Close-up of pink cherry blossoms on a tree

The Significance of Flowers in Asian Cultures

It's cherry blossom season in New York, which has given us flower fever! And has gotten us thinking about the significance of different buds in various Asian cultures. Here are just a few:

Cherry blossoms

Called sakura in Japanese, cherry blossoms are full of meaning in Japanese culture. While they symbolize rebirth and renewal, they're also a reminder that life is short. The blossoms themselves last only two weeks before they start to fall.

Check out some sakura items.

Peach blossoms

In Chinese culture peach blossoms represent a carefree life. In Vietnamese culture they’re believed to attract prosperity and happiness, and are therefore imperative during Tet or Vietnamese Lunar New Year.


The peony is known as the “king of the flowers” in Chinese culture. Emblematic of riches and honor, it was selected in 2019 by the China Flower Association as Mainland China's national flower.

The peony is also popular motif in Japanese ukiyo-ke, woodblock prints depicting scenes from "the floating world" or pleasurable life, including beautiful women, kabuki actors, and folk tales. By extension the peony is also a popular Japanese-style tattoo choice.

Check out some peony items.

Plum blossoms

In Chinese culture plum blossoms are one of four "Flowers of the Seasons," along with the orchid (spring), lotus (summer), and chrysanthemum (fall). The plum blossom stands for, you guessed it, winter. Because they bloom in cold weather, they embody perseverance and resilience. They're also the national flower of Taiwan.

In Chinese folk culture the plum blossom's five petals stand for the five blessings: fu (福 good luck), lu (禄 fortune), shou (寿 longevity), xi (喜 joy) and cai (财 wealth).


Elegant and delicately fragrant, the orchid was often associated with female beauty in Chinese culture. Back in the day, Lan, Mandarin for "orchid," was a popular girls' name.

Orchids can talk too, at least in Peking opera. In "orchid-speak" each of the five fingers on a performer's hand refers to the five petals of the orchid. Different gestures convey messages ("Come over" and "Let me think") and emotions like sadness and delight.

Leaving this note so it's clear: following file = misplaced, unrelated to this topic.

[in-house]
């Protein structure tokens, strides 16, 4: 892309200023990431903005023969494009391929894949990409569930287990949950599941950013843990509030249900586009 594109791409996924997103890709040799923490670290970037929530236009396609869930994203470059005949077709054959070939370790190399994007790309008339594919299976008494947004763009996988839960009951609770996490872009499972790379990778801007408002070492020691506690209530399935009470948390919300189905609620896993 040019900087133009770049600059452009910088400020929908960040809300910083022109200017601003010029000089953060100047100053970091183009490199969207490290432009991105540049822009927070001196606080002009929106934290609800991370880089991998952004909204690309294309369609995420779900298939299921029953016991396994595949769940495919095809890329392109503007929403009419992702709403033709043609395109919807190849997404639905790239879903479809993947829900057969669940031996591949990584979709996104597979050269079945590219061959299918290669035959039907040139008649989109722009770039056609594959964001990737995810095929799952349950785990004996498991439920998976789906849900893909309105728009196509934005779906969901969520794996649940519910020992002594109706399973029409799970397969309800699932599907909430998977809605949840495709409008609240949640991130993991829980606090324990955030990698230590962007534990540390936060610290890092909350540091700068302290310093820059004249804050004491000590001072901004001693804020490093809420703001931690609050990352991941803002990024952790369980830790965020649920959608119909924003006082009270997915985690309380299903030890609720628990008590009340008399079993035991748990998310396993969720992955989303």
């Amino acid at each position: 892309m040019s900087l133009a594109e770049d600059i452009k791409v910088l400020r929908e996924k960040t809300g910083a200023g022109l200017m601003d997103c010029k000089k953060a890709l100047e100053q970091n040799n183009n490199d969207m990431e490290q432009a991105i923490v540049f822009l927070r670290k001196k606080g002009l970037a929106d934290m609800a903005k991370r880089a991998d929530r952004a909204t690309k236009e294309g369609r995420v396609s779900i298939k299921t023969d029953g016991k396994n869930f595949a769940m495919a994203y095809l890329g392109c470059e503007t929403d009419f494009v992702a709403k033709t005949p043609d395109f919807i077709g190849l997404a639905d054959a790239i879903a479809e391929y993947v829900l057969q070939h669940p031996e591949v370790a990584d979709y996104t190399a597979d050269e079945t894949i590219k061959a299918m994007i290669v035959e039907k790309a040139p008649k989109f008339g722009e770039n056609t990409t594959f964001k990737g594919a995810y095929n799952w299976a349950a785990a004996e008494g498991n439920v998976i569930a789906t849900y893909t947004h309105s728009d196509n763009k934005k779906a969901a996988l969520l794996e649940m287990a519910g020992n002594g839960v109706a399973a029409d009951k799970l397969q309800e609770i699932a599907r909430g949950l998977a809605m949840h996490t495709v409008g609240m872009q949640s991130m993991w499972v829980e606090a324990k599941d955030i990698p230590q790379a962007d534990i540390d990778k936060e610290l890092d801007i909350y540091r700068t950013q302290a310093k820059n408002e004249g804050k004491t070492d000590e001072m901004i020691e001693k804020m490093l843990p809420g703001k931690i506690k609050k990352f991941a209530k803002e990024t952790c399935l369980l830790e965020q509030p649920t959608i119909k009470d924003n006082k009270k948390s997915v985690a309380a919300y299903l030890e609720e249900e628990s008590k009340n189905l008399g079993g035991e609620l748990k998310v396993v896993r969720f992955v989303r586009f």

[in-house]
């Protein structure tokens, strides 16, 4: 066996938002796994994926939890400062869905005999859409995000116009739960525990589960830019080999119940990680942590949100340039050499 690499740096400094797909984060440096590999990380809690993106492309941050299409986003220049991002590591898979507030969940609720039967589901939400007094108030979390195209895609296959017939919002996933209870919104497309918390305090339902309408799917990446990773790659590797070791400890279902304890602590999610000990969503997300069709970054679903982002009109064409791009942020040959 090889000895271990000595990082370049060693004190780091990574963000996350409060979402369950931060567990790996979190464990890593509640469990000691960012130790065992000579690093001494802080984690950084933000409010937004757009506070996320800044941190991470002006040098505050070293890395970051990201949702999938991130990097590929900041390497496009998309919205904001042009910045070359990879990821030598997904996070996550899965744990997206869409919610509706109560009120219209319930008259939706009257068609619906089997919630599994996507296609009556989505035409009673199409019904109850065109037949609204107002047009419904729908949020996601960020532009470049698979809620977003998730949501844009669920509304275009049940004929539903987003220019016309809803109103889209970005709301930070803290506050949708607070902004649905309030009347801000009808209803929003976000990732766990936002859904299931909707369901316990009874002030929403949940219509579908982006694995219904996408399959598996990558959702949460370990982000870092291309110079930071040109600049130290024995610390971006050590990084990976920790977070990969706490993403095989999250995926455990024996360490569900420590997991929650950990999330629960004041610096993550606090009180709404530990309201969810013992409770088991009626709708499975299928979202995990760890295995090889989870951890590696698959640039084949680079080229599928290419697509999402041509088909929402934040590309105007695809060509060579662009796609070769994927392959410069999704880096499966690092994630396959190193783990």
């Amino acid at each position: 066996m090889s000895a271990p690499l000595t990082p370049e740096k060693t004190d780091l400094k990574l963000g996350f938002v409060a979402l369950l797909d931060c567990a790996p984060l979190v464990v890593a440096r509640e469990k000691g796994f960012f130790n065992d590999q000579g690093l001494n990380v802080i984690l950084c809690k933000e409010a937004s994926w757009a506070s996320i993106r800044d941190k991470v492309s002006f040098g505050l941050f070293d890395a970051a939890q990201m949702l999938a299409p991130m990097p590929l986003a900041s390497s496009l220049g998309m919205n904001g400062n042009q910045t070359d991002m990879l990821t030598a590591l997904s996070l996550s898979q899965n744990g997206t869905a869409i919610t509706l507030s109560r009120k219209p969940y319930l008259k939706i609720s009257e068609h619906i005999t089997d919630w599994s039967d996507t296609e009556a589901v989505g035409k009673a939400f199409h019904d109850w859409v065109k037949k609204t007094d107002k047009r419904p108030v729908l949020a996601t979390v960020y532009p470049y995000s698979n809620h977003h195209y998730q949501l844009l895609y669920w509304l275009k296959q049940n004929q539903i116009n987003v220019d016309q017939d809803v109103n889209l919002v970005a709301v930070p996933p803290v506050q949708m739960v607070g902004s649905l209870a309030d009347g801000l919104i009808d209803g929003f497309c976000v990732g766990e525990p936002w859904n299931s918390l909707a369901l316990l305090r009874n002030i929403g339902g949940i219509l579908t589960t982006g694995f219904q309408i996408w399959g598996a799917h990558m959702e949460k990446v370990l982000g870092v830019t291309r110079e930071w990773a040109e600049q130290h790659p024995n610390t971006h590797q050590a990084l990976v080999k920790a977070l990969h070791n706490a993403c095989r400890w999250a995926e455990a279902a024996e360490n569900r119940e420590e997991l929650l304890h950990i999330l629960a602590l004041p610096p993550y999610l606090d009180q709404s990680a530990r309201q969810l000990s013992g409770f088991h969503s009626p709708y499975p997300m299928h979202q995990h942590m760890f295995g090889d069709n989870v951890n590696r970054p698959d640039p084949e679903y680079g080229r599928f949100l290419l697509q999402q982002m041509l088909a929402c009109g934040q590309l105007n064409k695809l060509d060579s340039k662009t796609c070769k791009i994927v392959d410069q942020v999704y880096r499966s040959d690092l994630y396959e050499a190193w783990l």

Check out some orchid items.


This flower of summer represents peace, purity, and enlightenment. Regarded as auspicious by feng shui masters, the lotus is said to turn bad luck to good and to heighten one's sense of joy and peace.

In Buddhism, the lotus is associated with spiritual awakening and faithfulness. The flower is considered pure due to its ability to emerge perfectly clean from murky waters. It also symbolizes purity of speech, the body, and the mind.

Check out some lotus items.


This floral exemplar of autumn takes center stage during the Double Ninth Festival. Occurring on the ninth day of the ninth lunar month (which often falls in October), the Double Ninth Festival involves climbing mountains, eating chongyang cakes, drinking chrysanthemum wine, and wearing the flower in one's hair. 

The chrysanthemum is also known as the "Hermit of All Flowers." This is because of its association with Tao Yuanming, a well-known fourth-century "recluse poet." Tao was content spending his solitary days writing poetry, drinking wine, and cultivating chrysanthemums, which became inexorably linked to his life and work.

In addition, the flower symbolizes longevity since the Chinese word for chrysanthemum, ju, sounds like the one for "enduring." It's also believed to have health benefits. Chrysanthemum tea is thought to help reduce inflammation and blood pressure, and to relieve cold and hangover symptoms.

Check out some chrysanthemum items.
Continue shopping
Your Order

You have no items in your cart